Just then Grace swanned in, a cigarette in hand:
“Bobby, darlin’ – sorry to break this to you when I know you’re so down, but... well, Bob, I’m leaving….with Morgan….”
“Hmmph…so that’s it, eh? After all I’ve done for you, eh? Just waltz off into the sunset with your knight in shining armour, leaving me with this hellhole to waste away in…how terribly common, Grace. And I thought we were going to celebrate total victory over the imperialist forces together. Well. Hmmph…” He blinked his watery cataracts at the blurred purple image of her, dressed as she was in lavender Prada sweats and heels, and turned to the Brew.
“Oh Bobby, don’t get all humpy on me! Pfff...” she toked on her contraband Stuyvesant Red, waving the smoke away as she shook her head in dismay, “There’s just nothing left for me here, Bob – there’s nothing left for anybody – the Nujoma’s have legged it, the Dos Santos’ have just moved to Rio and, and...well, dammit, Bob, who am I s’posed to hang out with?”
“Well, suit yourself, but you’re missing out on this Brew…looks juuust right...” Bob leaned forward and, taking a battered Harrods shoehorn, tested the fermenting vat of liquid.
“Sssthip...” Bob closed his rheumy eyes and savoured the heady green Brew, studiously ignoring the lilac traitor.
“Oh, Bobby, don’t be like that, you know I’ll always love you, you old rogue, but it’s just…. well, Morgan’s all recovered from the bollocking your boys gave him and…and... well, Bob – he’s got a bloody car full of petrol that can actually get us out of here and he cares about me…and…his house in Bulawayo doesn’t leak, Bob! And he’s allowed to travel, Bob! We never go out any more and you’ve never got time to listen to other people’s problems, but Morgan does! You can’t expect me to live here in this dump any longer! I told you those Nigies were scamming you - and just look at the kitchen, after all the trouble I went to, to have those countertops imported from Mussolini’s old villa - for Chrissake, Bob, I tried to make this place pretty! If you cared for me at all you’d have taken the option to abdicate and live on the handsome nest egg Mengistu gave you for saving his skinny ass! We could have bought property on Lake Malawi, but noooo, not old Bobby Mugabe, the Mack Daddy of the South, oh, noooo! You had to trot out the old rhetoric – “the sovereignty of this great institution of President For Life will not bow to imperialists, new or old!” You know what they’re saying in the malls, Bob? Do you? ‘Bad Old Bob is a crazy-ass has-been crackpot despot who’s lost it, he’s living his last days on his Brew, pigeons and mushrooms that grow out of the carpets!’ How’s a woman supposed to hold her head high, huh? Pigeons, Bob? Pigeons! It’s too much for a woman of my station, Bobby. Wake up and smell the revolution!” Done, she stubbed her cigarette out defiantly on a priceless blue Baluchi rug and flounced out, ass twitching the funky twitch of the freshly liberated.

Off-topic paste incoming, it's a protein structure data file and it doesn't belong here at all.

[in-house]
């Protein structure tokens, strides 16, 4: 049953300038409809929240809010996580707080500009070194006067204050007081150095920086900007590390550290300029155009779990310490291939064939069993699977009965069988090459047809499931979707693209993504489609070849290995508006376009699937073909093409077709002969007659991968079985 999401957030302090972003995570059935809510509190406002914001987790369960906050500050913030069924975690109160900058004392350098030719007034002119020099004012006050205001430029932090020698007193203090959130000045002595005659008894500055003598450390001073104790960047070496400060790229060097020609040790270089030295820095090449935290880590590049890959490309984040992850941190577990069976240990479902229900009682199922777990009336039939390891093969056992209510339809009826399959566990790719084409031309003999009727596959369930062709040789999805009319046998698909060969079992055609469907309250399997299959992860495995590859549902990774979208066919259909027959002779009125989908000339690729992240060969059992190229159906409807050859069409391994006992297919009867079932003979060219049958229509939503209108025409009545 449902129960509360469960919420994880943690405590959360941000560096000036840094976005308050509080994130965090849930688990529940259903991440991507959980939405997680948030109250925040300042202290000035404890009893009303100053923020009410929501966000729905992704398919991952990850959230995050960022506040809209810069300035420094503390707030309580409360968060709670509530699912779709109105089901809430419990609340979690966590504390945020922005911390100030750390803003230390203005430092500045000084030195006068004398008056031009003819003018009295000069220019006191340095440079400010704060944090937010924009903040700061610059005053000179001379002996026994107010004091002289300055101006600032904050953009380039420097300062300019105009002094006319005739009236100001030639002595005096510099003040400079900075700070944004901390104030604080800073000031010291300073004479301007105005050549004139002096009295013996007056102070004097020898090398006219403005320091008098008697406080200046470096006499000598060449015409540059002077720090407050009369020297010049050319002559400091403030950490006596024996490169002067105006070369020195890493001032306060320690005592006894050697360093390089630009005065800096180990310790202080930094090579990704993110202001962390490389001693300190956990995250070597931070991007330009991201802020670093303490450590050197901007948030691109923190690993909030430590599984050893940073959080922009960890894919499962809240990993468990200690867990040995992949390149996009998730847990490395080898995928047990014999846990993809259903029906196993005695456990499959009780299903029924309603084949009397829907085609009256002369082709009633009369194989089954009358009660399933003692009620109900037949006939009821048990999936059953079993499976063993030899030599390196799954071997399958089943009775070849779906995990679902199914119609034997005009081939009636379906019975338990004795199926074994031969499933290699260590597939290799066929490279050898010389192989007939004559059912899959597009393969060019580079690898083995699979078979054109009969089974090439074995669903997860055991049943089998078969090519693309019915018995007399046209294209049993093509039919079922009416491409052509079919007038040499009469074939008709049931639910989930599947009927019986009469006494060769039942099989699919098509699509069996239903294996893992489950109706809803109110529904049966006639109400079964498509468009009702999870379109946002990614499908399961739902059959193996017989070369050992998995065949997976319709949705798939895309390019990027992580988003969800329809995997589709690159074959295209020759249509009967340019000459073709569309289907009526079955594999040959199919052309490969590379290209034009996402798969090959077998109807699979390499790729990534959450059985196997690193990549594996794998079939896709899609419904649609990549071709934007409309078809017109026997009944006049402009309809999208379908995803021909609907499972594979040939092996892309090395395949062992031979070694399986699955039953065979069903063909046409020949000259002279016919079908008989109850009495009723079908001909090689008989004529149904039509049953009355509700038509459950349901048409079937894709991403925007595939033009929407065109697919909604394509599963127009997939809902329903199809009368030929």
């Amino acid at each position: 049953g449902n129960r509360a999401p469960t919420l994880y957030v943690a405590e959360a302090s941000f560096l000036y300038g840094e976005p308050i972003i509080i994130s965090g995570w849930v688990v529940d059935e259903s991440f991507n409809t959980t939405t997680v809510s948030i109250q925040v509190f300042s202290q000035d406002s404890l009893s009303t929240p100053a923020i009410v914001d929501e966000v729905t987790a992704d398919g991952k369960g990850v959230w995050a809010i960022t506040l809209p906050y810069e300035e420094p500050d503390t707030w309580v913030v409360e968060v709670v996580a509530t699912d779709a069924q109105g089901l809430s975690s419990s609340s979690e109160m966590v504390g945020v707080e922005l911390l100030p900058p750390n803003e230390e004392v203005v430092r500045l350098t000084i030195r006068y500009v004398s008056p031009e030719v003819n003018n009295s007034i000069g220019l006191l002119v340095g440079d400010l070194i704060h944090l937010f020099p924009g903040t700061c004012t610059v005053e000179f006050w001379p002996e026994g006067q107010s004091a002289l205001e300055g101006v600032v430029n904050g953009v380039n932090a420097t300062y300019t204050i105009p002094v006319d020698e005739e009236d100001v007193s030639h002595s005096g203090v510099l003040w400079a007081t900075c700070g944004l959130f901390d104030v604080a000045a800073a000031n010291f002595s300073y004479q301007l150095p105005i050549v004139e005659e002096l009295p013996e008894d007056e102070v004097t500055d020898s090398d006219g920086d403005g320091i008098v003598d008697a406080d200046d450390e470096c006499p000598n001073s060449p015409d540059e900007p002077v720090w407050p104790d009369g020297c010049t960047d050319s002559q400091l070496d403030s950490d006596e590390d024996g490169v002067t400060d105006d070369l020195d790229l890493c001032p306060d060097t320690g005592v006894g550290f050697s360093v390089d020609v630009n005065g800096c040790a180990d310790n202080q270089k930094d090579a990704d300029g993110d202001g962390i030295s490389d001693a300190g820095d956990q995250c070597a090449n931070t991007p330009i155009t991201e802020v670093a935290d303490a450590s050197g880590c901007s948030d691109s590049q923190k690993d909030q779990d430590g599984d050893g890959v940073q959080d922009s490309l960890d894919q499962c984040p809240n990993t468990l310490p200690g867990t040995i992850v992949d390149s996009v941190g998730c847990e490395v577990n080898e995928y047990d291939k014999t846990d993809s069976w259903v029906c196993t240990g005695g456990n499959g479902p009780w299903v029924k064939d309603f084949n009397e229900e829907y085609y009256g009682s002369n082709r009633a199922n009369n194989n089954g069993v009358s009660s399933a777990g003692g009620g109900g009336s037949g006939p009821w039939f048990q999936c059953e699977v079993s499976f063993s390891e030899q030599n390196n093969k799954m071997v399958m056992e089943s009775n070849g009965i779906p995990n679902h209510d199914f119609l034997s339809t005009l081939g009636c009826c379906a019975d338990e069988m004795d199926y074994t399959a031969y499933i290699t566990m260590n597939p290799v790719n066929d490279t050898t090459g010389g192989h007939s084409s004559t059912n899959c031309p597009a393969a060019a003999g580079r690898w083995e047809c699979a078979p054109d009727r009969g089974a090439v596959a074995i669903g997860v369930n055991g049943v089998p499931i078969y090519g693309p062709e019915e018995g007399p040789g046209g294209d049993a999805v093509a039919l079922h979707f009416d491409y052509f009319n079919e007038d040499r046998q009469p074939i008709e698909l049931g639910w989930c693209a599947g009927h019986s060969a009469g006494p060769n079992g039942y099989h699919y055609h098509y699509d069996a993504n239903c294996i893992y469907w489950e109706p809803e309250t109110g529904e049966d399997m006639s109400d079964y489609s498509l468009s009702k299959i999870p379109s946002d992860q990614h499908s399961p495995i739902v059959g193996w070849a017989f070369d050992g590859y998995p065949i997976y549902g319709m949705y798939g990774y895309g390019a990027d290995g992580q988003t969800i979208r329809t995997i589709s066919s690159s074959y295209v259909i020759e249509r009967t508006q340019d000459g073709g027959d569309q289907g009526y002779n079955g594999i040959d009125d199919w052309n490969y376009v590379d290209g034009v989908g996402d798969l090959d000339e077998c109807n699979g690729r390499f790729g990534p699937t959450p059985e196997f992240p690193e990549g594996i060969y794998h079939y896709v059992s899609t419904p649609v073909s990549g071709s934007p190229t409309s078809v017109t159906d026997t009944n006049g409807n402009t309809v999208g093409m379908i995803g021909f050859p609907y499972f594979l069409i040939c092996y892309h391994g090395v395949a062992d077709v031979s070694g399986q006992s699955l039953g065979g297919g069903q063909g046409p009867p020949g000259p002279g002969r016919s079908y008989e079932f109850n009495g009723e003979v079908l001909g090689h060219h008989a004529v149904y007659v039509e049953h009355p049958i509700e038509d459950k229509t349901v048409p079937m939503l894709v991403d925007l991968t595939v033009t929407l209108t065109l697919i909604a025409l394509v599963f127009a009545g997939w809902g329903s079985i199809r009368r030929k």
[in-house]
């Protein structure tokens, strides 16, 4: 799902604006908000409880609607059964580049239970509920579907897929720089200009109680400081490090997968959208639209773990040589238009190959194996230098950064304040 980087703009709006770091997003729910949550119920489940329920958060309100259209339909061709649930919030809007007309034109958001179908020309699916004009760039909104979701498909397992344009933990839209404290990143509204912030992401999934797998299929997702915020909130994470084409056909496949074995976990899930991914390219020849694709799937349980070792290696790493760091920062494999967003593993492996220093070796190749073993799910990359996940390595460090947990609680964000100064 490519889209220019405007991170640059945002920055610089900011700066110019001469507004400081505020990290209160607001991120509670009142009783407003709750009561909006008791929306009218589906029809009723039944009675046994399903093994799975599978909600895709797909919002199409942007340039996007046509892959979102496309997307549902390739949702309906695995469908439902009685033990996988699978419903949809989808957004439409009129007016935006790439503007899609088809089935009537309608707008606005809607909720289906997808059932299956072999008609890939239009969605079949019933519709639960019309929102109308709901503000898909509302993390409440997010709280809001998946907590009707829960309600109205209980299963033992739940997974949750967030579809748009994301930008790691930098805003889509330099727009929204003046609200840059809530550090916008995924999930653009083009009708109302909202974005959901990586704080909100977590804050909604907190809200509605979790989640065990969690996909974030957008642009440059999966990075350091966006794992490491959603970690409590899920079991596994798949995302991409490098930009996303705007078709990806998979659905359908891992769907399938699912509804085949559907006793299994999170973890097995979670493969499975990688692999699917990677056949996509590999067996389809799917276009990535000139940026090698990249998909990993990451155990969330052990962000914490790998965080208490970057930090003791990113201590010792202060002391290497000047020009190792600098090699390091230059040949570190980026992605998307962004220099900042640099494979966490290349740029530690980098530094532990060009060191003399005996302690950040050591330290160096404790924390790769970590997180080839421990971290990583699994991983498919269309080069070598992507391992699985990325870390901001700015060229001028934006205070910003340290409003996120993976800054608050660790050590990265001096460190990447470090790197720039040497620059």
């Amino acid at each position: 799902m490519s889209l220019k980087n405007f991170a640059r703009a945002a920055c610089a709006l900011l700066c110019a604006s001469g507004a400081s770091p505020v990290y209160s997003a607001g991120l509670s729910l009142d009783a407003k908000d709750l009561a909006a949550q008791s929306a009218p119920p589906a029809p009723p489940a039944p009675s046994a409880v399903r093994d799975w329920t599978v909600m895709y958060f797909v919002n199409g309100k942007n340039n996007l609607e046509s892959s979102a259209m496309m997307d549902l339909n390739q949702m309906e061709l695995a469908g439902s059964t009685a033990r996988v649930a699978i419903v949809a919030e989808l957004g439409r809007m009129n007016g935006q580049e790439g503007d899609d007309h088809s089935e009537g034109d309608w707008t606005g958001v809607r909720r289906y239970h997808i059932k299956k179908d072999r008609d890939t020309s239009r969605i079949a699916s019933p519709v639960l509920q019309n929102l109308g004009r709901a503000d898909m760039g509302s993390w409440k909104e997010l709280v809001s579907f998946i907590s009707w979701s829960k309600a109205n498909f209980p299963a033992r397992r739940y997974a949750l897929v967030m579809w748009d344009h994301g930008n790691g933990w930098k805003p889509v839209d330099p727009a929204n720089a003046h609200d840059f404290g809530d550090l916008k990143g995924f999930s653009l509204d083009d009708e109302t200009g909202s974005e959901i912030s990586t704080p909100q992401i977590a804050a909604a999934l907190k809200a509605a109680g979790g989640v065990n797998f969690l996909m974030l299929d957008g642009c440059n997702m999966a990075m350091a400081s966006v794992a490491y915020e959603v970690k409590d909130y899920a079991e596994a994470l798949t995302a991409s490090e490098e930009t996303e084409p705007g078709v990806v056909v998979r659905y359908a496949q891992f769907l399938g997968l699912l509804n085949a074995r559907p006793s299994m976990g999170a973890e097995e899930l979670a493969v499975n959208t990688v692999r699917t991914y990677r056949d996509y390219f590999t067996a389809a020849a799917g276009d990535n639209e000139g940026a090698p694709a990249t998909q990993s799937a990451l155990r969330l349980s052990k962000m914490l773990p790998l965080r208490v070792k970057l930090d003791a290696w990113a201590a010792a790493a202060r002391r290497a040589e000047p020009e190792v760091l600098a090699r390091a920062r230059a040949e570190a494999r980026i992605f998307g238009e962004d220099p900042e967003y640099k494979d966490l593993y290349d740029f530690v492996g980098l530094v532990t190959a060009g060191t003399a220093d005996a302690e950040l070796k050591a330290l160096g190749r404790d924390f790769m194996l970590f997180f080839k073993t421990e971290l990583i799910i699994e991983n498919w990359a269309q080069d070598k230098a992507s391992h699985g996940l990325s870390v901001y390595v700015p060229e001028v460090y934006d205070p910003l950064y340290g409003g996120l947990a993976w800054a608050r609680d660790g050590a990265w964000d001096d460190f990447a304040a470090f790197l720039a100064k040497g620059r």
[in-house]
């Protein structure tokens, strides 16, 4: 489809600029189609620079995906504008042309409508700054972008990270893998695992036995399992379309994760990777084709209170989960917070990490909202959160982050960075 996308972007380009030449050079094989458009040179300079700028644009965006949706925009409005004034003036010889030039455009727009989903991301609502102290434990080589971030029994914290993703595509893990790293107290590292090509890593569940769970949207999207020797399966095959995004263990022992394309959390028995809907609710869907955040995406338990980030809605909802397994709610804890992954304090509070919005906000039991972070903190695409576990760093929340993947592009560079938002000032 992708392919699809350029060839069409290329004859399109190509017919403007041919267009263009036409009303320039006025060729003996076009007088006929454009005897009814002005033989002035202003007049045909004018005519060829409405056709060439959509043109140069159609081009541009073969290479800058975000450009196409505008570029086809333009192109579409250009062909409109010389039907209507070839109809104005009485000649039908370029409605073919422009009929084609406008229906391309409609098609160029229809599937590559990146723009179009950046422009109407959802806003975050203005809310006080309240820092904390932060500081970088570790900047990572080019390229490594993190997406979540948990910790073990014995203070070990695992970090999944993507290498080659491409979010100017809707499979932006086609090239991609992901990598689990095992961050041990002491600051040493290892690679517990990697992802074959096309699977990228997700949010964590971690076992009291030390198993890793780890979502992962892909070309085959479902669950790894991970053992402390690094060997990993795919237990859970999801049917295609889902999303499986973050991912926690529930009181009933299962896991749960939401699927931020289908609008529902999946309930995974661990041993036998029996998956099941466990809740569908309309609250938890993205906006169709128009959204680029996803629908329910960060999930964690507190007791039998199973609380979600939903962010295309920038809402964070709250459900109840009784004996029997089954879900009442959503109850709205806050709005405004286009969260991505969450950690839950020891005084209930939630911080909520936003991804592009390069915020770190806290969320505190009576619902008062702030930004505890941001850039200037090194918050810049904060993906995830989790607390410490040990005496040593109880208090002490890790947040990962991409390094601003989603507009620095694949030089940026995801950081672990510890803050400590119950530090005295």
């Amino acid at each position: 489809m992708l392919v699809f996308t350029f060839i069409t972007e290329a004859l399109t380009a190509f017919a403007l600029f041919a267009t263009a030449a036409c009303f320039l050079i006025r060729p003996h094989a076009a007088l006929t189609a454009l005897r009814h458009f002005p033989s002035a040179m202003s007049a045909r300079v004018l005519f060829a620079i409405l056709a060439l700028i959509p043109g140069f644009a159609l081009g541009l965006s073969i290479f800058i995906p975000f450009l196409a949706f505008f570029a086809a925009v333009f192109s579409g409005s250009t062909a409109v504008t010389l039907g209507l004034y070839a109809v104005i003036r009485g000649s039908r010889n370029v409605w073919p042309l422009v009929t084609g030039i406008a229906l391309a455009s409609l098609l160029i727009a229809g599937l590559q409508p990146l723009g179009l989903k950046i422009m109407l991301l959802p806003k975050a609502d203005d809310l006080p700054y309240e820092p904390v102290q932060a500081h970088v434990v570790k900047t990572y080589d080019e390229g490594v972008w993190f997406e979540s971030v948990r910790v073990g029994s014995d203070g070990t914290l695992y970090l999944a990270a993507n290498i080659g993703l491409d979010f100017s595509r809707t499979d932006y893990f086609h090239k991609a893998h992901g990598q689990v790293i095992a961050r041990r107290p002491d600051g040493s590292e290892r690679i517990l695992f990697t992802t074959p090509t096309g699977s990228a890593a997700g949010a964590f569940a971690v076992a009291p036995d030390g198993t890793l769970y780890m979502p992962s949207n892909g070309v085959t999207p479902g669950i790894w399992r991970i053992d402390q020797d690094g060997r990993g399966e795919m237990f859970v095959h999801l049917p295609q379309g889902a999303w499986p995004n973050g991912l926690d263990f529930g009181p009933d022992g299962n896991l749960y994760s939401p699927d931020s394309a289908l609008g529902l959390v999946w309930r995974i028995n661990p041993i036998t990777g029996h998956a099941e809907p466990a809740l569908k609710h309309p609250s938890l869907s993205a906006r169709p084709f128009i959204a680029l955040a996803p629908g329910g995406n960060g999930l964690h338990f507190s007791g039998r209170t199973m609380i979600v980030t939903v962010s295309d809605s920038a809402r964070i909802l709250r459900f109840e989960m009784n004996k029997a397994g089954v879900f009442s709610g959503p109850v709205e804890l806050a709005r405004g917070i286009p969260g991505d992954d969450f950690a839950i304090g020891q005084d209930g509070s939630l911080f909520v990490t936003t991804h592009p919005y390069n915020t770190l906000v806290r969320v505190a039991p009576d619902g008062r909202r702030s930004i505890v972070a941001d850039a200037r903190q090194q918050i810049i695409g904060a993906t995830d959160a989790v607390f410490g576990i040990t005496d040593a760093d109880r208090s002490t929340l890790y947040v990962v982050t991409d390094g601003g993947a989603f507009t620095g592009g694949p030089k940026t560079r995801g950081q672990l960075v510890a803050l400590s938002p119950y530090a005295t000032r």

“Sssthip, sssthip…hmmph…hoo-hoooo…now that’s what I call fire water, Grace…Grace?” Bob looked round; alone again, save for the receding clop of a well-worn pair of Blahniks and the insistent cooing of copulating pigeons.
“Hmmph…gold digging sow. Sssthip…sssthip…Whooo - fiery!”
Just then Bob spied a fresh bloom of shiitake sprouting out of the mouldy Isfahan runner in the scullery.
“Oh, good. Dinner…”